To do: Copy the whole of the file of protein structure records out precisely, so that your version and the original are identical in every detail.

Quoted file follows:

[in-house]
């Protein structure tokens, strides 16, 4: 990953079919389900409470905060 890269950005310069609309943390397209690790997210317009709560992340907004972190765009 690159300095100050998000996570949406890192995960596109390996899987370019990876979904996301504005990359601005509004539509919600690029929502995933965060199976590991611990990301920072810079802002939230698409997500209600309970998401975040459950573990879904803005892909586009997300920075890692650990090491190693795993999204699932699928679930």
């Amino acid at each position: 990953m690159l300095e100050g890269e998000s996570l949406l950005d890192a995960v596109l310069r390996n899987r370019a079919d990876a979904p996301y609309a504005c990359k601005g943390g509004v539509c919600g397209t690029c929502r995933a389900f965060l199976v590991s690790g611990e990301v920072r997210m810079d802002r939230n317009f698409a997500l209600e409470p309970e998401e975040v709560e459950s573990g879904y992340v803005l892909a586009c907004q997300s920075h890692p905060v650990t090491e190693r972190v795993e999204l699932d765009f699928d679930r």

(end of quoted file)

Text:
[in-house]
């Protein structure tokens, strides 16, 4: 990953079919389900409470905060 890269950005310069609309943390397209690790997210317009709560992340907004972190765009 690159300095100050998000996570949406890192995960596109390996899987370019990876979904996301504005990359601005509004539509919600690029929502995933965060199976590991611990990301920072810079802002939230698409997500209600309970998401975040459950573990879904803005892909586009997300920075890692650990090491190693795993999204699932699928679930």
């Amino acid at each position: 990953m690159l300095e100050g890269e998000s996570l949406l950005d890192a995960v596109l310069r390996n899987r370019a079919d990876a979904p996301y609309a504005c990359k601005g943390g509004v539509c919600g397209t690029c929502r995933a389900f965060l199976v590991s690790g611990e990301v920072r997210m810079d802002r939230n317009f698409a997500l209600e409470p309970e998401e975040v709560e459950s573990g879904y992340v803005l892909a586009c907004q997300s920075h890692p905060v650990t090491e190693r972190v795993e999204l699932d765009f699928d679930r």